Five questions all potential franchisees need to consider
Investing in a franchise is an excellent way to build your own business under the umbrella of an established and trusted brand. However, as with any business opportunity, it’s important to ask the right questions before you make an investment decision.
Here are five questions you should ask to get a better understanding of the franchise brand and whether it is the right fit for you.
Do you and your franchisor have common goals?
When you become a franchisee, you’re committing to align your business with the larger objectives and culture of the franchisor. Just as you would if you were applying to be an employee, you should inquire about the franchisor’s business philosophy, make sure you feel comfortable with the leadership team, evaluate the brand’s goals and objectives, and understand the overall direction of the company. Ask yourself: Does this franchise opportunity align with my own personal goals, objectives and philosophy?
Do you understand the economic and revenue model?
Before you decide to invest in a franchise, you’ll need to understand how much money you’ll need to put into the business at the start. Startup costs for a franchise can include the initial franchise fee, site selection and store development costs, legal fees, architect or design fees, construction costs, and 6 months to a year of reserves to pay for inventory and labor. Investigate what financing options are available to you, either through your franchisor or other investors (some franchisors offer 100% financing) and be sure to understand any financing repayment terms.
What does your franchise training look like?
Aside from the financial costs associated with getting a franchise up and running, you should also think about the training you and your staff will need to be successful. What kind of training does the franchisor offer, and is it sufficient? Does the franchisor charge for the training, or is it included in the initial franchise fee? Will the franchisor offer on-going operations training and support beyond the initial training and on-boarding?
Is the franchisor operating company stores?
If your franchisor is considering opening and operating new stores, that could have a significant effect on your franchise’s revenue potential. That’s why you should understand any company’s store expansion plans, and the corporate guidelines regarding the impact to franchisees. Some key questions to ask your franchisor about company stores:
- Do I have impact rights?
- Am I able to object to new store development projects, whether corporate or franchised?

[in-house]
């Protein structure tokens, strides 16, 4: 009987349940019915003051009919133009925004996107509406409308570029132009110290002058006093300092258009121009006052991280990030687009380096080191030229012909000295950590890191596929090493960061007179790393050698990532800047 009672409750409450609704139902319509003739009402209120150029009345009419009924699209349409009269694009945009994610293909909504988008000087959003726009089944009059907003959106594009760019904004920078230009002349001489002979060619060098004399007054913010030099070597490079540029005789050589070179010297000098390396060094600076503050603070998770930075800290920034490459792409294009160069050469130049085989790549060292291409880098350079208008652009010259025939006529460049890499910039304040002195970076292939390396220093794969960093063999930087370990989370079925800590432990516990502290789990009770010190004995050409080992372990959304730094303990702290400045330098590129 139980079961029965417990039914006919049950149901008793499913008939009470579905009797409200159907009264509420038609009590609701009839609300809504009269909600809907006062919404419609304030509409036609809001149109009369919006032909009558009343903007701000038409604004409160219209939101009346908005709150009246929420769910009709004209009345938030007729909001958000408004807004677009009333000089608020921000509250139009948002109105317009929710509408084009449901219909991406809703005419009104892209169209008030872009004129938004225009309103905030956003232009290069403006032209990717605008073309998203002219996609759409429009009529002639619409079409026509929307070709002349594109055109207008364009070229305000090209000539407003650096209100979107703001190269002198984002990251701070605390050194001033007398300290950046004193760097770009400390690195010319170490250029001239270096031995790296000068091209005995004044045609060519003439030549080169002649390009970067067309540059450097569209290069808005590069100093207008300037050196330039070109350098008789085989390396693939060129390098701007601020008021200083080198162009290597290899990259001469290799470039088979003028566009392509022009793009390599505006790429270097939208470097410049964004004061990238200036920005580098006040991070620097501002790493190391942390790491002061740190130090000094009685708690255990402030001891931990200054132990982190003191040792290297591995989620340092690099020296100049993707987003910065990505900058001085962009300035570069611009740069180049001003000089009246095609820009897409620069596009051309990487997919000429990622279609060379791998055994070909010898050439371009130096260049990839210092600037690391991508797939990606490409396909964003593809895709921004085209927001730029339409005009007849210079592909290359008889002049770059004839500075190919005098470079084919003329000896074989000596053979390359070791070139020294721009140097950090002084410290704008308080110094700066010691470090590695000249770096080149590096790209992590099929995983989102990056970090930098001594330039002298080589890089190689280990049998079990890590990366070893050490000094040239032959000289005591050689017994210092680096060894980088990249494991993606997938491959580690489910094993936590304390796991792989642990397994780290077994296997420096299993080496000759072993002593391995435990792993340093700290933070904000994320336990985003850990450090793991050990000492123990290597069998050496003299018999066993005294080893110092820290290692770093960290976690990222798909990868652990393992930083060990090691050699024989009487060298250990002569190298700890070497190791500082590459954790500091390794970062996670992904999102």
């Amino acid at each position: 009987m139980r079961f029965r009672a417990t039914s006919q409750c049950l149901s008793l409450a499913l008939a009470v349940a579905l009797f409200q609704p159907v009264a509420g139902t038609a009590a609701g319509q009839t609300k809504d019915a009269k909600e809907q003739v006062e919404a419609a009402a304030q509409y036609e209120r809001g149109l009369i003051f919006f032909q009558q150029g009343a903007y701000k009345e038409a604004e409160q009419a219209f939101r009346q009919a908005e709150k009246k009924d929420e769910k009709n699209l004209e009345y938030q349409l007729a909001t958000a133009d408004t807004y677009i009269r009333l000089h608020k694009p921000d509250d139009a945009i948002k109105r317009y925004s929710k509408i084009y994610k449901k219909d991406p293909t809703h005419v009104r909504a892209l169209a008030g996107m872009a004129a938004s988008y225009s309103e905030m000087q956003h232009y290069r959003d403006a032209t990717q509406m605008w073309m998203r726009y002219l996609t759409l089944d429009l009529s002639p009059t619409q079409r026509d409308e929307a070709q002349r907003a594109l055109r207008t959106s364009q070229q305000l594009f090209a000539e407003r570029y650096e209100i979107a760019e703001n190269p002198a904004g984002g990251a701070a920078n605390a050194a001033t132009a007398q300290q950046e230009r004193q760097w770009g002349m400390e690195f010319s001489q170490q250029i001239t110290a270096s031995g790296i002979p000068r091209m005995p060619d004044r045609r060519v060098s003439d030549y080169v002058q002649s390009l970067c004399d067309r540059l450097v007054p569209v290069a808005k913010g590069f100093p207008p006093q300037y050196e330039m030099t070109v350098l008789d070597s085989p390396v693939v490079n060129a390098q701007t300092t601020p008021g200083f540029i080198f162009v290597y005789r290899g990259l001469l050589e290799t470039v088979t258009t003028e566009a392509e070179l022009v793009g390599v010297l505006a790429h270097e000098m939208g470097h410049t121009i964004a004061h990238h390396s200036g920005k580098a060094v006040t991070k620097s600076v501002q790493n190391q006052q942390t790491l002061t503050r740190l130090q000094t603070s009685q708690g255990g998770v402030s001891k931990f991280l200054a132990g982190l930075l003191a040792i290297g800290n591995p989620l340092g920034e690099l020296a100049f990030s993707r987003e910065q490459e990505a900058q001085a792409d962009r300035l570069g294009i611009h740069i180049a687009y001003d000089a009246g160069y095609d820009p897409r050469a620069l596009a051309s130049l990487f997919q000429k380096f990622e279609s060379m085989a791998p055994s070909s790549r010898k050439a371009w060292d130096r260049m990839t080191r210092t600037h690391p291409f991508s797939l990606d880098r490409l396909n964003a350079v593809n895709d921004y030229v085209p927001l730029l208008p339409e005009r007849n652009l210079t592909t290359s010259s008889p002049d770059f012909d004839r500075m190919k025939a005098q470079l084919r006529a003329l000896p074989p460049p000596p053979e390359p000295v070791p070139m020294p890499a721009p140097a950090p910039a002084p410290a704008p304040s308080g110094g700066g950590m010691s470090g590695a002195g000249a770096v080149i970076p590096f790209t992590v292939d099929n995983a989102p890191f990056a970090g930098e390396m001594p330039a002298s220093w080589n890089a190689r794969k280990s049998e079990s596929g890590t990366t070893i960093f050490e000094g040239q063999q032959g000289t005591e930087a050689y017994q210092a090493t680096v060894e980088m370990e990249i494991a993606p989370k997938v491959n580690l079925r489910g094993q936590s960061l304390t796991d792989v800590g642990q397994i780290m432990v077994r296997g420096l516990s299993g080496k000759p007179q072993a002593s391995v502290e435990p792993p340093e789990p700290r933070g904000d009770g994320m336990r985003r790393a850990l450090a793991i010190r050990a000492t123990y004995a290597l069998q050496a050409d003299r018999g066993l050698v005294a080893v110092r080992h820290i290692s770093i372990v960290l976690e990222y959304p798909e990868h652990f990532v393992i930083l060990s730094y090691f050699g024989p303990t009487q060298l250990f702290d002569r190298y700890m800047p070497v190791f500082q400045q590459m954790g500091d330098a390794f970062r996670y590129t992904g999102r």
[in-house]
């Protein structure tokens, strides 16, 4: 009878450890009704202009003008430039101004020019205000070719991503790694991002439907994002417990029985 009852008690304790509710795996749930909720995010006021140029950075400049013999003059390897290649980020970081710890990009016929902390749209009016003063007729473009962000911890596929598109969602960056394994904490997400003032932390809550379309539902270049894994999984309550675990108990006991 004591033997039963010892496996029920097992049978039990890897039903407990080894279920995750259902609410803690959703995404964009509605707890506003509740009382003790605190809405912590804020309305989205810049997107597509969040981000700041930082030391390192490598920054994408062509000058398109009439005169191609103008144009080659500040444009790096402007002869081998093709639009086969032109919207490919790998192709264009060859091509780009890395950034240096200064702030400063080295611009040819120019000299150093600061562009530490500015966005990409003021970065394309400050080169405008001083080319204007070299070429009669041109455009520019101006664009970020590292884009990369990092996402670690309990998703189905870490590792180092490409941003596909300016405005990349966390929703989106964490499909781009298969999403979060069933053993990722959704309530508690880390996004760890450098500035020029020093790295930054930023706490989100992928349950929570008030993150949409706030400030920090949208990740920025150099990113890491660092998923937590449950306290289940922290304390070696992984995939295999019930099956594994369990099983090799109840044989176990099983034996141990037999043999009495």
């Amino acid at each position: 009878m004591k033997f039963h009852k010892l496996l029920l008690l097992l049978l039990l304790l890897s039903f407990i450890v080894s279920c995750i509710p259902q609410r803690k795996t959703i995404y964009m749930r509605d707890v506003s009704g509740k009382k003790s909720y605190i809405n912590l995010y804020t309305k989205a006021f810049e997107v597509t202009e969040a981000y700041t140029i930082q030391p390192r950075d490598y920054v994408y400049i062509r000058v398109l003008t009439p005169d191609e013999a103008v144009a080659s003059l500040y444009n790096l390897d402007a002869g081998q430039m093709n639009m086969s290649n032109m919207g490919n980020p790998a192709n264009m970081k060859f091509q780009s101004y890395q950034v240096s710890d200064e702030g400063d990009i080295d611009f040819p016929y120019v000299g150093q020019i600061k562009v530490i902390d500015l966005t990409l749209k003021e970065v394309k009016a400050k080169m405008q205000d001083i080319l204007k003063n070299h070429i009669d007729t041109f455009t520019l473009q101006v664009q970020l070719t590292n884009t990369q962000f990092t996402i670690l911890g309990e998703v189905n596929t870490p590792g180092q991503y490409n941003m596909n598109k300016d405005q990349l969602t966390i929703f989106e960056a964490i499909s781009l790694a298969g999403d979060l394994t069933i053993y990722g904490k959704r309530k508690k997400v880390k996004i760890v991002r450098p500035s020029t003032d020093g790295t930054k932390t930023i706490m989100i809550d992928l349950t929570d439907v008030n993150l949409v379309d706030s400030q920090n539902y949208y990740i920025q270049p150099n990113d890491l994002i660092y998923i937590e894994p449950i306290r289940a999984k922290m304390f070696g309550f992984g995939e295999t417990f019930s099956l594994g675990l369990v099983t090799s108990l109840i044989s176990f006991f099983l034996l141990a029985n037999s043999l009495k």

- Is there a process in place to address how impact is calculated?
- How are impact issues resolved?
Is your territory well-defined? Do you understand the potential of your market?
These two questions are 100% linked to each other, and to the future success of your business. It is critical to understand the size and demographics of your territory, and the density of stores that could be developed in your territory over time. Your franchisor, working with a qualified data analytics vendor like SiteZeus, should be able to provide you with market or territory analytics customized to your franchise brand. These analytics should give you the insights you need to work with a site selection, or new store development professional, to find and secure great real estate in priority trade areas – be it infill or greenfield development.
Steve Fiedler, Restaurant Development Strategist & Growth Consultant has over 14 years of field work, experience in growth planning, market & trade area analysis, new store rollout strategies, site selection, dealmaking, contract negotiation, project management and new store development & opening for two iconic quick service (QSR) franchise restaurant brands. Steve has “boots on the ground” expertise, responsible for 200+ new restaurant openings in A, B and C-grade trade areas in market segments across all spectrums…rural, suburban and urban markets. Steve resides in Northeast CT with his wife, Lisa, and their two sons, Matthew and Zachary.
Steve is available for consulting projects and assignments to emerging or established corporate or franchise restaurant brands, short or long term.
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